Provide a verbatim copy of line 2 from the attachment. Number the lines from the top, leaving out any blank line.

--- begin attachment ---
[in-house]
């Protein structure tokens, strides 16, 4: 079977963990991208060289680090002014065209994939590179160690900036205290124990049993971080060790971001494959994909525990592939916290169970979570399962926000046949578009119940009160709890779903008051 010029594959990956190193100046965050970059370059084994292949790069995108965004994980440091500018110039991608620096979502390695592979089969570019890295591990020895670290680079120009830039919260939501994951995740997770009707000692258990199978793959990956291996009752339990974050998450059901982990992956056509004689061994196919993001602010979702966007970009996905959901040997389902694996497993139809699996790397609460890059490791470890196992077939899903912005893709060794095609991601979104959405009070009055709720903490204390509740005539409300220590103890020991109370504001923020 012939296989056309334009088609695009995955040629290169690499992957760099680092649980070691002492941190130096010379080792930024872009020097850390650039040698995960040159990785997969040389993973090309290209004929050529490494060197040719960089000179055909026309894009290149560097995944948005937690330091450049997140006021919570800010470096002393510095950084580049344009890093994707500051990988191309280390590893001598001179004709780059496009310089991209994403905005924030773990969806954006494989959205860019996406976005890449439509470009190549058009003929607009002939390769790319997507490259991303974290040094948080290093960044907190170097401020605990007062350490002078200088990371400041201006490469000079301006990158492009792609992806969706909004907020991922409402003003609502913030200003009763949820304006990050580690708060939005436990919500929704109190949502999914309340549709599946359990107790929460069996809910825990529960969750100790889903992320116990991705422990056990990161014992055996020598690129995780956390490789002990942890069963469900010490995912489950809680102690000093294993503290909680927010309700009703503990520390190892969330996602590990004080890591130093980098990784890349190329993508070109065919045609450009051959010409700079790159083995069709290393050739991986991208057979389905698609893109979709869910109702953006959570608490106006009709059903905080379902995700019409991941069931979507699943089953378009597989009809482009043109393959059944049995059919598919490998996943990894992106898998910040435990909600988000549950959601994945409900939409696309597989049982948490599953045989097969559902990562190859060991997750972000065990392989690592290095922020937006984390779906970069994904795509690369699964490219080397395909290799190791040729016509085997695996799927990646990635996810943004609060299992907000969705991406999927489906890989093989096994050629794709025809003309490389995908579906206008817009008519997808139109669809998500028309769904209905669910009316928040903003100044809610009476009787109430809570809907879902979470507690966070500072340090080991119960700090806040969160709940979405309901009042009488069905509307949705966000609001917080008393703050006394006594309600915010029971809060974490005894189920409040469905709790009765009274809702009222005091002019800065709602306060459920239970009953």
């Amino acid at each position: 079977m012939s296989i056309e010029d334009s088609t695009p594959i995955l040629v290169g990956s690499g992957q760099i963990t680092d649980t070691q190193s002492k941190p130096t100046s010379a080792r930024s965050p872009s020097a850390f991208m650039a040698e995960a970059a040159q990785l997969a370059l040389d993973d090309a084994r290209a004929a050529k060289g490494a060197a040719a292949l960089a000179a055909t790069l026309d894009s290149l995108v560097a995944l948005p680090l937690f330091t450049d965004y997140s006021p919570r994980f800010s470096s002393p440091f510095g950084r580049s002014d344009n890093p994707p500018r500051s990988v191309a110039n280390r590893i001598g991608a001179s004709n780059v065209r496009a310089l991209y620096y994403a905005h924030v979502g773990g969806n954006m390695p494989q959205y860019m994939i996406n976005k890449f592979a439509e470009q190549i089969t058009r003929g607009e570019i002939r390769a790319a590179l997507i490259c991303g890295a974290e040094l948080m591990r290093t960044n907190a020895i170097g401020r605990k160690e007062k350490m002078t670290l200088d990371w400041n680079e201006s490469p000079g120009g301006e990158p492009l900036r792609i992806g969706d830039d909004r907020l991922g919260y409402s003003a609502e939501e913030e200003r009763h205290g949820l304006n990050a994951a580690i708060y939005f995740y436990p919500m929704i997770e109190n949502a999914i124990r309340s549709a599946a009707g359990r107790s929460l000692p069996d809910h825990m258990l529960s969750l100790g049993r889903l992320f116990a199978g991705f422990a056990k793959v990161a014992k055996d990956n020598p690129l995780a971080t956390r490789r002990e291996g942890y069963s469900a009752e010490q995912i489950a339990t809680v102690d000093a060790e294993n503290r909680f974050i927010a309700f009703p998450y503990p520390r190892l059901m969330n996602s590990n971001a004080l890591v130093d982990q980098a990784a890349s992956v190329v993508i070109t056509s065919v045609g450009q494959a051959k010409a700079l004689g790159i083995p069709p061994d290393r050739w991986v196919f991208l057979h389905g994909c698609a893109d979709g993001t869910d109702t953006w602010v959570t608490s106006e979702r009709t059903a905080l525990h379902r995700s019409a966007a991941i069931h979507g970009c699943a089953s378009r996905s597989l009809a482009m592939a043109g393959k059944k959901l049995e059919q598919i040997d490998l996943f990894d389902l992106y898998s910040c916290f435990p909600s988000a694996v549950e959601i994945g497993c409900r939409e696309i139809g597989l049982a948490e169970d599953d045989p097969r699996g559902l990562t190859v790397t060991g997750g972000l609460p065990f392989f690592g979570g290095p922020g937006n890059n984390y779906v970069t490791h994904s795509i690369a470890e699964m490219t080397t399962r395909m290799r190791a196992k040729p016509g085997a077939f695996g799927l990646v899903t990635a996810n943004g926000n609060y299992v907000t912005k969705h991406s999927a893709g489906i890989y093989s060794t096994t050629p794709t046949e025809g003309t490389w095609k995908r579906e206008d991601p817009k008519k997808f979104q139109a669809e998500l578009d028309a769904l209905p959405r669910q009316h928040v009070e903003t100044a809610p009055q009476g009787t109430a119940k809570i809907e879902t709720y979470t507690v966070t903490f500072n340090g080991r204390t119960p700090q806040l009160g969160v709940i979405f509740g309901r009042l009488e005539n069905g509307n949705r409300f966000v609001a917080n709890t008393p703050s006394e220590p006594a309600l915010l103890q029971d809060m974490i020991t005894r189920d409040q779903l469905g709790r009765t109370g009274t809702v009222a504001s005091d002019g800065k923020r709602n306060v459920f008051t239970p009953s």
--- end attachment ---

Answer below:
């Protein structure tokens, strides 16, 4: 079977963990991208060289680090002014065209994939590179160690900036205290124990049993971080060790971001494959994909525990592939916290169970979570399962926000046949578009119940009160709890779903008051 010029594959990956190193100046965050970059370059084994292949790069995108965004994980440091500018110039991608620096979502390695592979089969570019890295591990020895670290680079120009830039919260939501994951995740997770009707000692258990199978793959990956291996009752339990974050998450059901982990992956056509004689061994196919993001602010979702966007970009996905959901040997389902694996497993139809699996790397609460890059490791470890196992077939899903912005893709060794095609991601979104959405009070009055709720903490204390509740005539409300220590103890020991109370504001923020 012939296989056309334009088609695009995955040629290169690499992957760099680092649980070691002492941190130096010379080792930024872009020097850390650039040698995960040159990785997969040389993973090309290209004929050529490494060197040719960089000179055909026309894009290149560097995944948005937690330091450049997140006021919570800010470096002393510095950084580049344009890093994707500051990988191309280390590893001598001179004709780059496009310089991209994403905005924030773990969806954006494989959205860019996406976005890449439509470009190549058009003929607009002939390769790319997507490259991303974290040094948080290093960044907190170097401020605990007062350490002078200088990371400041201006490469000079301006990158492009792609992806969706909004907020991922409402003003609502913030200003009763949820304006990050580690708060939005436990919500929704109190949502999914309340549709599946359990107790929460069996809910825990529960969750100790889903992320116990991705422990056990990161014992055996020598690129995780956390490789002990942890069963469900010490995912489950809680102690000093294993503290909680927010309700009703503990520390190892969330996602590990004080890591130093980098990784890349190329993508070109065919045609450009051959010409700079790159083995069709290393050739991986991208057979389905698609893109979709869910109702953006959570608490106006009709059903905080379902995700019409991941069931979507699943089953378009597989009809482009043109393959059944049995059919598919490998996943990894992106898998910040435990909600988000549950959601994945409900939409696309597989049982948490599953045989097969559902990562190859060991997750972000065990392989690592290095922020937006984390779906970069994904795509690369699964490219080397395909290799190791040729016509085997695996799927990646990635996810943004609060299992907000969705991406999927489906890989093989096994050629794709025809003309490389995908579906206008817009008519997808139109669809998500028309769904209905669910009316928040903003100044809610009476009787109430809570809907879902979470507690966070500072340090080991119960700090806040969160709940979405309901009042009488069905509307949705966000609001917080008393703050006394006594309600915010029971809060974490005894189920409040469905709790009765009274809702009222005091002019800065709602306060459920239970009953």